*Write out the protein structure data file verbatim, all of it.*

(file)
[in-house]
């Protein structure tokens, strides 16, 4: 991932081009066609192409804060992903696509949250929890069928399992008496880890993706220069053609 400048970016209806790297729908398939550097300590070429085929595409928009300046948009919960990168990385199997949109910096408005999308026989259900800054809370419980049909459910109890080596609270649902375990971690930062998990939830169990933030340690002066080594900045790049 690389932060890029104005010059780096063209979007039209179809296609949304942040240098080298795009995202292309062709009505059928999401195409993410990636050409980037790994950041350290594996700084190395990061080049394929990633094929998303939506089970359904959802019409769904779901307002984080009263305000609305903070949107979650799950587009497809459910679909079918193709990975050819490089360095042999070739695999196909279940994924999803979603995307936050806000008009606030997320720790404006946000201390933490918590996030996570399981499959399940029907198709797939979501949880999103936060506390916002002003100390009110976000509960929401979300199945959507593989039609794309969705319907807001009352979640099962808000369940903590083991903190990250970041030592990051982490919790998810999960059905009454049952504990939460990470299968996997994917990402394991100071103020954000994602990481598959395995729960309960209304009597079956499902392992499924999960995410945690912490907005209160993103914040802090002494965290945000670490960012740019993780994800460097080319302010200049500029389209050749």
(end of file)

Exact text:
[in-house]
């Protein structure tokens, strides 16, 4: 991932081009066609192409804060992903696509949250929890069928399992008496880890993706220069053609 400048970016209806790297729908398939550097300590070429085929595409928009300046948009919960990168990385199997949109910096408005999308026989259900800054809370419980049909459910109890080596609270649902375990971690930062998990939830169990933030340690002066080594900045790049 690389932060890029104005010059780096063209979007039209179809296609949304942040240098080298795009995202292309062709009505059928999401195409993410990636050409980037790994950041350290594996700084190395990061080049394929990633094929998303939506089970359904959802019409769904779901307002984080009263305000609305903070949107979650799950587009497809459910679909079918193709990975050819490089360095042999070739695999196909279940994924999803979603995307936050806000008009606030997320720790404006946000201390933490918590996030996570399981499959399940029907198709797939979501949880999103936060506390916002002003100390009110976000509960929401979300199945959507593989039609794309969705319907807001009352979640099962808000369940903590083991903190990250970041030592990051982490919790998810999960059905009454049952504990939460990470299968996997994917990402394991100071103020954000994602990481598959395995729960309960209304009597079956499902392992499924999960995410945690912490907005209160993103914040802090002494965290945000670490960012740019993780994800460097080319302010200049500029389209050749």